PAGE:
BERGGASSE 19 - THE APARTMENTS OF SIGMUND FREUD was designed for the 2005 Melbourne International Arts Festival and had a sell-out season there. A large-scale spectacular work for two actors - Brian Lipson and Pamela Rabe. Early versions of the work were also performed at two Conferences of the Royal Australian and New Zealand Congress of Psychiatrists biennial meetings.
A Review of BERGASSE 19 - THE APARTMENTS OF SIGMUND FREUD by Alison Croggan for her blog Theatre Notes -
Brian Lipson's marvellous conceit, Berggasse 19 - The Apartments of Sigmund Freud, couldn't come from a more different place than Richard Maxwell. Here all is artifice and trickery, starting with the set, co-designed by Lipson and Hugh Wayland, which must be the most intricate I've seen outside puppetry.
The play is a riff on the psychoanalysis of Freud, drawing especially from The Interpretation of Dreams and (surely) Jokes and their Relation to the Unconscious. Berggasse 19 is the Vienna apartment where Freud lived until the rise of Fascism made him flee to London with his family.
The set is a cross section of the hallway: we see a bourgeois Viennese apartment from the early 1900s, with photographs on the walls, a pot plant, a dog asleep in front of a heater. To the right is the front porch, to the left the toilet. Underneath the floor is the cellar, the repository of the unconscious, full of forgotten junk: dolls, rocking horses, skeletons.
The endlessly ingenious set is as much as performer as the two actors, Lipson and Pamela Rabe. It is a kind of memory machine, a dreamlike representation of Freud himself, whose only other concrete appearance is as a dummy sitting on the toilet and reading a newspaper in a cloud of cigar smoke. The play is set in no particular time but, like memory itself, flashes back and forth from one time to another, and the set changes accordingly - the plant shoots neurotically up and down, photographs appear and vanish. Only the dog (a large stuffed puppet which the actors manipulate) slumbers unchangingly through everything, forcing the actors to step over him on the narrow stage.
The play mainly concerns itself with the women in Freud's life - his wife Martha, his sister in law Minna Bernays, with whom he is said to have had an affair, his daughter Anna, his analysand Emma Eckstein, who later herself became a psychoanalyst, Sabina Spielrein, another patient who became an analyst and who introduced psychonalysis to Russia - though there are guest appearances by Jung and the Kosher butcher who lives next door. All the characters are played interchangably by the two actors with no attention to gender, with some very snappy costume changes; sometimes the same character can be played by the two actors in the space of half a minute. Sometimes it is like a surreal version of Hinge and Brackett.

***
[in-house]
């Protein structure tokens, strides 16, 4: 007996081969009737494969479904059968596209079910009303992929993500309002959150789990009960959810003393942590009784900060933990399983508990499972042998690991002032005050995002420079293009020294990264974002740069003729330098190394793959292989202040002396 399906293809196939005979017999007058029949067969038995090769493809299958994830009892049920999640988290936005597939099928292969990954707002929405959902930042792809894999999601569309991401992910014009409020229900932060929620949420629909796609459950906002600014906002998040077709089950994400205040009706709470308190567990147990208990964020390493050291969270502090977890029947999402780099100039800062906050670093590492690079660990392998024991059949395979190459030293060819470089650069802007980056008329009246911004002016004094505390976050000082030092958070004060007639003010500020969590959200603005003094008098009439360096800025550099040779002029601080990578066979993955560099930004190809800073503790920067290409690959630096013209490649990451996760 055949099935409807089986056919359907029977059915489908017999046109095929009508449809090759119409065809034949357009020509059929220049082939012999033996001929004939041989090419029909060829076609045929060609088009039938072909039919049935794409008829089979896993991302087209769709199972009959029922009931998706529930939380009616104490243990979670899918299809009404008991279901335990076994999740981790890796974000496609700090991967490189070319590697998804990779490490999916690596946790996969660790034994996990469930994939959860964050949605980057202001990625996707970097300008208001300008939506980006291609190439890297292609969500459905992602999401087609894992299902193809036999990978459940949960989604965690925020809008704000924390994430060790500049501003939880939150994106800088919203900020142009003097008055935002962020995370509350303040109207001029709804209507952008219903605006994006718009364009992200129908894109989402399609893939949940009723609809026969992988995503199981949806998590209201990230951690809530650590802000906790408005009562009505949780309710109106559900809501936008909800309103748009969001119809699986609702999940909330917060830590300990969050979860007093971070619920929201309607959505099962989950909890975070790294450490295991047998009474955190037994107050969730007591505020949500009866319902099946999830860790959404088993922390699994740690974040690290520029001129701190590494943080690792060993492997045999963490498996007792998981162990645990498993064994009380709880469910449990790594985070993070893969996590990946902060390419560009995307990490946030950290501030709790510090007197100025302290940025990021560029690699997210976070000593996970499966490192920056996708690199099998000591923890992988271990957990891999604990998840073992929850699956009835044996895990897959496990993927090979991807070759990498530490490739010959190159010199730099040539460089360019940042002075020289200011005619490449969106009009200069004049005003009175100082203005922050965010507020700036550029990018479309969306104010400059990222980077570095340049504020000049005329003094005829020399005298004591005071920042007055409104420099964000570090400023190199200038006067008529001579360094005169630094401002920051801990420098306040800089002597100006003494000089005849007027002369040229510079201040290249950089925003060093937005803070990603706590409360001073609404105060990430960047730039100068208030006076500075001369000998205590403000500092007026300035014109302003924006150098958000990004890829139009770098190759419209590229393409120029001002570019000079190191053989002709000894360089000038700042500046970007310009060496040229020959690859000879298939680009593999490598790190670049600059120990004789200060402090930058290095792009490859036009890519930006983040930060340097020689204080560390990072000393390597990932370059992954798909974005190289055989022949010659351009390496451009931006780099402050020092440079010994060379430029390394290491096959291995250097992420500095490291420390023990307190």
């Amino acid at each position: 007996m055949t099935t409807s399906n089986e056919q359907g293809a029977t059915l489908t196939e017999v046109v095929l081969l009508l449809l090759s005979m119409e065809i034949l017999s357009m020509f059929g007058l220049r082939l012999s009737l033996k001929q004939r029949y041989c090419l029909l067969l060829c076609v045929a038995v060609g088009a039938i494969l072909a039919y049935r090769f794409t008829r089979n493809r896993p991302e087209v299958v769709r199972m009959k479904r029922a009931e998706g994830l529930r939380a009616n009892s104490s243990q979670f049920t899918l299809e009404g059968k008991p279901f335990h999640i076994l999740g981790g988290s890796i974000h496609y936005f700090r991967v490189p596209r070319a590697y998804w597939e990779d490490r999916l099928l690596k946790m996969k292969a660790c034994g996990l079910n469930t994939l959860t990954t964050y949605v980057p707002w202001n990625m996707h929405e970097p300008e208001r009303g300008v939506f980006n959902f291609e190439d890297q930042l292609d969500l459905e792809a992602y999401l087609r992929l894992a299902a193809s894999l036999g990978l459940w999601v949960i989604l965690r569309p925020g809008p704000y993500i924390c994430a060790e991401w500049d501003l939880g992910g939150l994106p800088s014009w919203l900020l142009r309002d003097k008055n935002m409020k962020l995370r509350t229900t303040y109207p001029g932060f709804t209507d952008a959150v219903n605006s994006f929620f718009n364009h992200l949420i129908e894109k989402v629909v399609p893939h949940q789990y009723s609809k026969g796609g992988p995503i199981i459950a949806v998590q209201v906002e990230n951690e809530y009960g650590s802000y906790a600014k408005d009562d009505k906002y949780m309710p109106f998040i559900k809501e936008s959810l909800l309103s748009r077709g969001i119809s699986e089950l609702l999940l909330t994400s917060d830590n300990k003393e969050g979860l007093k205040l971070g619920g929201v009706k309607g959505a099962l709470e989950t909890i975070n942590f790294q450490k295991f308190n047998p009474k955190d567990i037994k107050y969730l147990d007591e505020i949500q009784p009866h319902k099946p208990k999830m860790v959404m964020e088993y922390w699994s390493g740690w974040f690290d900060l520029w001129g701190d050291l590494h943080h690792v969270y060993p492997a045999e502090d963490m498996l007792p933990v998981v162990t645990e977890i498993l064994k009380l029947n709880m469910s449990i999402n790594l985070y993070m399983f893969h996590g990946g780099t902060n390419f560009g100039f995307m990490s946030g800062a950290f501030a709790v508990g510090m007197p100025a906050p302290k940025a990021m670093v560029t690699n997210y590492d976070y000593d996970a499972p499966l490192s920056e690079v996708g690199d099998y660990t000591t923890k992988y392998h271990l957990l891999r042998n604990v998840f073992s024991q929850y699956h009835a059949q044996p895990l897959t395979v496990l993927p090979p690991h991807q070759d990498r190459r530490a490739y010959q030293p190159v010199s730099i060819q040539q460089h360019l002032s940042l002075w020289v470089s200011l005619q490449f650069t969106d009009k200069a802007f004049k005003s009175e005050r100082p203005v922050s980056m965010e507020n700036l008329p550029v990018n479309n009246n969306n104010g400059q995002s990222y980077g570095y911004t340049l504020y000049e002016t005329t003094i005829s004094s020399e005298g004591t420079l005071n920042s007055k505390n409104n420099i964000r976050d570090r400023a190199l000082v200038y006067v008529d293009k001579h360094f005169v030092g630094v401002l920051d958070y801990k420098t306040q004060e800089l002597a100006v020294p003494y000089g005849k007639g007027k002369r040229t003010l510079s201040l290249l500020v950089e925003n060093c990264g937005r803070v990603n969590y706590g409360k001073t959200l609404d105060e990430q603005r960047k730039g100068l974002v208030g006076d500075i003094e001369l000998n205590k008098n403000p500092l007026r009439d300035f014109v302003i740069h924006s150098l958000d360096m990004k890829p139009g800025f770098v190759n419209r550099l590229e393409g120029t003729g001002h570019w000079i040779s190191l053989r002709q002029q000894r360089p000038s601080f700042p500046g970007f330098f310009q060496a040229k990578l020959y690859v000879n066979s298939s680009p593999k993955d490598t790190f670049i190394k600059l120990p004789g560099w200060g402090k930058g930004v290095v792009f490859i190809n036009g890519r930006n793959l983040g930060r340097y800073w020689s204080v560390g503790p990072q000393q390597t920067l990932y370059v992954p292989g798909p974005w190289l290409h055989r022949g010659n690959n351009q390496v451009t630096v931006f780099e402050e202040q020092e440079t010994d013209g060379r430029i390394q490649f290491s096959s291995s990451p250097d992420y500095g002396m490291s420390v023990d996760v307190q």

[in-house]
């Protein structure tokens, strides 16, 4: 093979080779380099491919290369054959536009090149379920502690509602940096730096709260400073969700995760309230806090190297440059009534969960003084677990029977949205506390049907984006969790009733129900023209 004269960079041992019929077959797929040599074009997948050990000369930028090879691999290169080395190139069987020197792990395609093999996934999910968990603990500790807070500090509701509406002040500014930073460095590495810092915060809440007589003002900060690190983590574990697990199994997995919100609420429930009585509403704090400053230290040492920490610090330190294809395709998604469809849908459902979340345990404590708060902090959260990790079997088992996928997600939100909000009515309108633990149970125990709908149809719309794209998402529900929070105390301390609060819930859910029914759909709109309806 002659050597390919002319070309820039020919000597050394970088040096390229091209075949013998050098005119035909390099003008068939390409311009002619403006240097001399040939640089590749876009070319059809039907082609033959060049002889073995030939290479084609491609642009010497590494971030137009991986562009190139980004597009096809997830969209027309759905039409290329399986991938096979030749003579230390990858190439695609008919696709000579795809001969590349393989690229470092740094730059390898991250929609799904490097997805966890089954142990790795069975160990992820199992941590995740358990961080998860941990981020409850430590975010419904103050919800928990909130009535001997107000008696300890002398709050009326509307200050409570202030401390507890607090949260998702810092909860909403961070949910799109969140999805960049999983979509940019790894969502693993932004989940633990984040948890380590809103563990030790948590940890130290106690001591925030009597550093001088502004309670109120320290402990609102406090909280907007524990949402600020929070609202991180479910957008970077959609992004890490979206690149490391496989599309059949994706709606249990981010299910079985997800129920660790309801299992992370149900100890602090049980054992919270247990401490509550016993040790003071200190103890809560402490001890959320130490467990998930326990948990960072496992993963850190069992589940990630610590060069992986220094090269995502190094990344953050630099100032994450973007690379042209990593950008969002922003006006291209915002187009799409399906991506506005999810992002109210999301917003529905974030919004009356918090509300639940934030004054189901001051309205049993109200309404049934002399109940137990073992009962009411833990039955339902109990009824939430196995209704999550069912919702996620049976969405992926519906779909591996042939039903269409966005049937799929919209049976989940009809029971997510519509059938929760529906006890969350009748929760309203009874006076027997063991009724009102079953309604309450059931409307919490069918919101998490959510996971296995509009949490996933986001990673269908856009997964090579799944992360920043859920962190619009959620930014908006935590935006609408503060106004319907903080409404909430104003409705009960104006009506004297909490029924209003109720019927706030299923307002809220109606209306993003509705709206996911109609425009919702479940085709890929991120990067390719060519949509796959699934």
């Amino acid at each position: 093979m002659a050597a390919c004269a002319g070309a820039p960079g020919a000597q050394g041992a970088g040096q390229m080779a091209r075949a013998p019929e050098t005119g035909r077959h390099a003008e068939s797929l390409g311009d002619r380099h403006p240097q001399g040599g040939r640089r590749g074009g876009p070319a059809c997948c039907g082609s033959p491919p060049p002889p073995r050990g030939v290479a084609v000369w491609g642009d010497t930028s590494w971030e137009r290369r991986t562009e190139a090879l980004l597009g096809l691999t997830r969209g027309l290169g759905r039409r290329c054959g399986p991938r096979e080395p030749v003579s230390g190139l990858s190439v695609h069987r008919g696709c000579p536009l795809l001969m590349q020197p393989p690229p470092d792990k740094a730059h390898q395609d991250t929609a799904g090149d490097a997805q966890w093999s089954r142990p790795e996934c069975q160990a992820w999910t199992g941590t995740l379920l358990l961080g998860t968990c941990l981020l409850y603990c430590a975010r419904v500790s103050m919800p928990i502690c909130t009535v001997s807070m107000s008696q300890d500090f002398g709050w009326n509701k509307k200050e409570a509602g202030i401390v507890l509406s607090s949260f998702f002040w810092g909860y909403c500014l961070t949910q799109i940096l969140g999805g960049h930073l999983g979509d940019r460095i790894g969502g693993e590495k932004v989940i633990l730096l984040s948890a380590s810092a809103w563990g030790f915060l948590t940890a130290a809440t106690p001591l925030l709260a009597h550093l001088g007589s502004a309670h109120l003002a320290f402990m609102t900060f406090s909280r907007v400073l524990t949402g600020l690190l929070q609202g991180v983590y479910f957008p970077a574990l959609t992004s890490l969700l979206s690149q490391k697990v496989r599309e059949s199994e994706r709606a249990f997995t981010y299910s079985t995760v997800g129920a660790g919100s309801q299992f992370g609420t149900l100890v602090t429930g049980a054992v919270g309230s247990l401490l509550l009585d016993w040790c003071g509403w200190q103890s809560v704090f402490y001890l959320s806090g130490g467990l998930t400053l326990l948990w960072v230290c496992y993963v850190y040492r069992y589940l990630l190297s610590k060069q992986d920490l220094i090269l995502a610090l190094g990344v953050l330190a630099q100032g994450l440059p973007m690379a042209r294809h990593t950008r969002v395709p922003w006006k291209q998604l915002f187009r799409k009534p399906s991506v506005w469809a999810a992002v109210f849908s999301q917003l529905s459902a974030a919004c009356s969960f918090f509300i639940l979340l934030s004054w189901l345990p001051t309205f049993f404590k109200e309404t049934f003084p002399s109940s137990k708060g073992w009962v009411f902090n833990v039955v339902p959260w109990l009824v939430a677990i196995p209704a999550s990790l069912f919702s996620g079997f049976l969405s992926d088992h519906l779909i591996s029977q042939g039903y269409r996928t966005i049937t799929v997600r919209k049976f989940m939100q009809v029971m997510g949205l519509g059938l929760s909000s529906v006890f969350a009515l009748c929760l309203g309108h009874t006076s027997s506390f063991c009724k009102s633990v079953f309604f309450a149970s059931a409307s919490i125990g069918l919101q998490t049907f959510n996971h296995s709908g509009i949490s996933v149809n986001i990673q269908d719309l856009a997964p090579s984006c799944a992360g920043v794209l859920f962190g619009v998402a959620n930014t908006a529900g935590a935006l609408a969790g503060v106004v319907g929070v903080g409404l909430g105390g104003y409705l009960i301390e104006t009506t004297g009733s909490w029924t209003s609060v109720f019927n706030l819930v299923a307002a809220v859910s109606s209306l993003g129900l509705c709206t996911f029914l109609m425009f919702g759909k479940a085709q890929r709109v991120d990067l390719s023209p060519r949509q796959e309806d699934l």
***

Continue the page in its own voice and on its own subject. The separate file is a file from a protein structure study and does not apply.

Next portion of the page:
The text itself plays constantly on linguistic slippage, and is consequently full of appalling puns, small collisions of linguistic and theatrical realities, which are assembled and disassembled at an increasingly frenetic rate. When the actors ring the door bell, they make the appropriate noise - "brrring bring!" - to which the other character says, "bring what?" The initial conceit, which we accept - that the actor makes the noise of the bell - is immediately shattered by the other actor. This mantling and dismantling becomes more extreme as the shows continues; in the end, even the costume changes occur before us on stage.
However, underneath the linguistic and theatrical glitter move darker shadows, which become more insistent as the show progresses; the unconscious is, after all, a gruesome place. There is an eerily beautiful monologue by Anna Freud (Pamela Rabe) speaking as an illuminated face from a mirror while her bisected body - her upper body simply cut off, so we can see the bones and flesh of her thighs - sits primly on half a chair beneath her. The monologue is pre-recorded, exaggerating the dislocation, while the live face in the mirror creates a kind of counterpoint of expression to the words. And the play finishes with a scene between the new Aryan occupants of the house, now its Semitic occupants have fled.
The complexity of the show, and of the ideas behind it, didn't stop my 17-year-old son - who asked nervously beforehand what psychoanalysis was - from hugely enjoying it. As much as anything, its charm lies in the ebullient theatricality of the two performers and the (one assumes, very necessary) sharpness of the direction. Like the New York City Players, I'm not sure that I've seen anything like it. I would love to see it again, if only to pick up on what I missed the first time.
Alison's Festival Diary #6 Berggasse 19 - The Apartments of Sigmund Freud, written and designed by Brian Lipson, directed by Susie Dee, co-designed by Hugh Wayland, with Brian Lipson and Pamela Rabe, Grant Street Theatre.